Cybersecurity essentials for financial advisers and practice owners

By Ivon Gower, Director of Financial Planning Products, Morningstar Australasia Pty Ltd.

It’s a scary reality that cyber breaches are becoming more and more common. Statistics from VMware reveal a staggering 238% increase in cyberattacks on financial institutions during the first half of 2020. This wave of attacks came at an exorbitant cost, with an average of $5.72 million attributed to each data breach. Based on Upguard data1 as of 27 July 2023.
But, though daunting, there are many practical things business owners and everyday tech users can do to minimise these threats. This article aims to offer usable insights to financial advisers and practice owners about strengthening your cybersecurity defenses, while nurturing client and team trust. 
1. Establish a Comprehensive Cyber Protection Plan
Establishing a robust cyber protection strategy not only instills a sense of security among your clients but also strengthens your team’s capabilities. The most effective approach involves crafting a plan that covers the stages before, during, and after a cyberattack.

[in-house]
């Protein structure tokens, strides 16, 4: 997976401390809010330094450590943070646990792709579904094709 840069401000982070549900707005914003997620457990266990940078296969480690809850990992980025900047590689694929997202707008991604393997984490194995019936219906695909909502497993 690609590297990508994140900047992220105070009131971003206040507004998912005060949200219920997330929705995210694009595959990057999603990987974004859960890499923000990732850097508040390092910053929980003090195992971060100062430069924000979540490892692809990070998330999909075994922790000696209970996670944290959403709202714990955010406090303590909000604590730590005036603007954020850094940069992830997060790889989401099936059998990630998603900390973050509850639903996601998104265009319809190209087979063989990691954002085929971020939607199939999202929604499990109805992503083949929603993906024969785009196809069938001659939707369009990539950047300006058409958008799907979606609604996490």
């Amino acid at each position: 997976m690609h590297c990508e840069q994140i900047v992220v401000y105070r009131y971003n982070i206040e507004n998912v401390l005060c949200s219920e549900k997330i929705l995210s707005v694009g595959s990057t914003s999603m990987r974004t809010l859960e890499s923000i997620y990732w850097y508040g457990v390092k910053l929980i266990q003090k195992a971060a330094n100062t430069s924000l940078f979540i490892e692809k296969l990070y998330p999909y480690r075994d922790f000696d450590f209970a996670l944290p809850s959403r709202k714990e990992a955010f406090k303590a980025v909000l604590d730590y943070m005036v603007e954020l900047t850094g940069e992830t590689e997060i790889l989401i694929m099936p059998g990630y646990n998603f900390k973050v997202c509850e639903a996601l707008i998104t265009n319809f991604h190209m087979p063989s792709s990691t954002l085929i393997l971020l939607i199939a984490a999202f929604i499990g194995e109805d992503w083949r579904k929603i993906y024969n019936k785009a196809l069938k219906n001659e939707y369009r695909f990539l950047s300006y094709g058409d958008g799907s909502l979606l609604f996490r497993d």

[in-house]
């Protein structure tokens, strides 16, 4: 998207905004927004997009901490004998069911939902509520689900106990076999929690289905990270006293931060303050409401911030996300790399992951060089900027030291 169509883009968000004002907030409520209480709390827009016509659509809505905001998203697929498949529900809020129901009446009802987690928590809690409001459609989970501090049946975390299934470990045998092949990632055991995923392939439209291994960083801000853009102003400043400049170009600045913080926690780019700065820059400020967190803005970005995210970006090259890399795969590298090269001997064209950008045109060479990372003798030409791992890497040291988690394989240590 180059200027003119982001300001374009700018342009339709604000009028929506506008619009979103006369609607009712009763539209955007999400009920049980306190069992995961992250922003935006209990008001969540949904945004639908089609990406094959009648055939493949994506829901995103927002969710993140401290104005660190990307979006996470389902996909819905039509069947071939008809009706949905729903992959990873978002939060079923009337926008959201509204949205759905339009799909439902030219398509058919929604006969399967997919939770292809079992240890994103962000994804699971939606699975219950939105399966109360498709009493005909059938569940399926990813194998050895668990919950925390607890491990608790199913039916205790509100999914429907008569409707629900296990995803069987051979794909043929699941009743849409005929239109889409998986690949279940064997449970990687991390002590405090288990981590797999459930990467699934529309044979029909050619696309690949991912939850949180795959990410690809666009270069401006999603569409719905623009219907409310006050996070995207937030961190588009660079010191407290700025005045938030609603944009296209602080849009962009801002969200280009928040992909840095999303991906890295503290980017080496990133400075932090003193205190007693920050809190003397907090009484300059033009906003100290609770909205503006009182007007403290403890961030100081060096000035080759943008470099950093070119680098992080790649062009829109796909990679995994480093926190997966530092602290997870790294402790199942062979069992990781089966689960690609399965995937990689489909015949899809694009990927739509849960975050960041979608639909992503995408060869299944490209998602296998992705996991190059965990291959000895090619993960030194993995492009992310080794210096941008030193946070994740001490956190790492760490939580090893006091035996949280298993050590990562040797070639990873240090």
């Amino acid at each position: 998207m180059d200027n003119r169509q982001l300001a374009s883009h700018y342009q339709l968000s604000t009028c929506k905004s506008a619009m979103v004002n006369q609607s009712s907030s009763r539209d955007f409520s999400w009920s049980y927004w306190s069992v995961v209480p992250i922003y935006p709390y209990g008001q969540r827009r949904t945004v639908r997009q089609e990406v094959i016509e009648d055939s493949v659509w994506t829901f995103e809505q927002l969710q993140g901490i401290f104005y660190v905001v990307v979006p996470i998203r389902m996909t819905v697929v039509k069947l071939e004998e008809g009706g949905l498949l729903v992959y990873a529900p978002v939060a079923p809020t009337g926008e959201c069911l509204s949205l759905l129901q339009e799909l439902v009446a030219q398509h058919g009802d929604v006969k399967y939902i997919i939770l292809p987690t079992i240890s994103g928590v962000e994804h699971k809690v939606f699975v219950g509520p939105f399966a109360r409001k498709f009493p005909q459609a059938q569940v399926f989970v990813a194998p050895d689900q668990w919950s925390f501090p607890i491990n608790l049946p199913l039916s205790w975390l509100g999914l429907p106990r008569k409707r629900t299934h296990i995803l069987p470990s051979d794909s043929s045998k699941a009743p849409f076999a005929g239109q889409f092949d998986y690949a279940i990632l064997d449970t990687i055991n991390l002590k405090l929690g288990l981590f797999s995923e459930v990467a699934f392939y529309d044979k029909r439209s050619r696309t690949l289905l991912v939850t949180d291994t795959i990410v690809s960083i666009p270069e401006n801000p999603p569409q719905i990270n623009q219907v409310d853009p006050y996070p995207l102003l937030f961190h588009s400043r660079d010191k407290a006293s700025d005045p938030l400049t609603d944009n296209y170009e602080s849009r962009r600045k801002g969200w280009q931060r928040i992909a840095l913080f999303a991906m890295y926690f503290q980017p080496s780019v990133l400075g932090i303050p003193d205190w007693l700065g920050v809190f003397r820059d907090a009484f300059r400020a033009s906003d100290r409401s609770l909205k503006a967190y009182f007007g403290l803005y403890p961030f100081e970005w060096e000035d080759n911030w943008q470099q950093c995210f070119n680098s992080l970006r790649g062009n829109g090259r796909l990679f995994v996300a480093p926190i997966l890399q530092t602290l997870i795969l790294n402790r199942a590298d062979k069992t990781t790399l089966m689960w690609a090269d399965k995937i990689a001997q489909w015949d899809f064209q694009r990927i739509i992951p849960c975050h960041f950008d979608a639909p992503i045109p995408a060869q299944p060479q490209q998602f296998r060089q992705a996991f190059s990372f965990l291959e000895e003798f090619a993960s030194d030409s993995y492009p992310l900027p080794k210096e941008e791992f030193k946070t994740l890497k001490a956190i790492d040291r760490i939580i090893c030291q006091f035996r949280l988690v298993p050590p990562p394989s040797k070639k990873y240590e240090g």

• Prior to an Attack: Begin by understanding and mitigating potential risks. Preparing your staff with precise protocols to follow during an attack is essential—this proactive measure ensures that everyone knows their role and minimises the risk of chaos. Forethought is key: avoid formulating your strategy in the heat of the moment.
  • During an Attack: Having a well-structured response plan in place is imperative. Equip your team with the knowledge of how to handle the situation effectively. Remember, in the midst of an attack, calm and well-orchestrated actions can save the day
  • Post Attack: The aftermath calls for swift recovery. This phase is not just about restoring your business, but also elevating your cybersecurity readiness and potentially using your cybersecurity insurance.
2. Elevate Security with a Password Manager and Multi-Factor Authentication
Enhancing your defenses against cyber threats can be as straightforward as embracing two powerful tools: a password manager and multi-factor authentication.
Let go of the habit of storing passwords on spreadsheets or within platforms like Google Drive or OneDrive. Prioritise multi-factor authentication—it might not provide absolute immunity, but it can significantly reduce cyber threats by introducing an additional layer of protection.
3. Think long term, not short term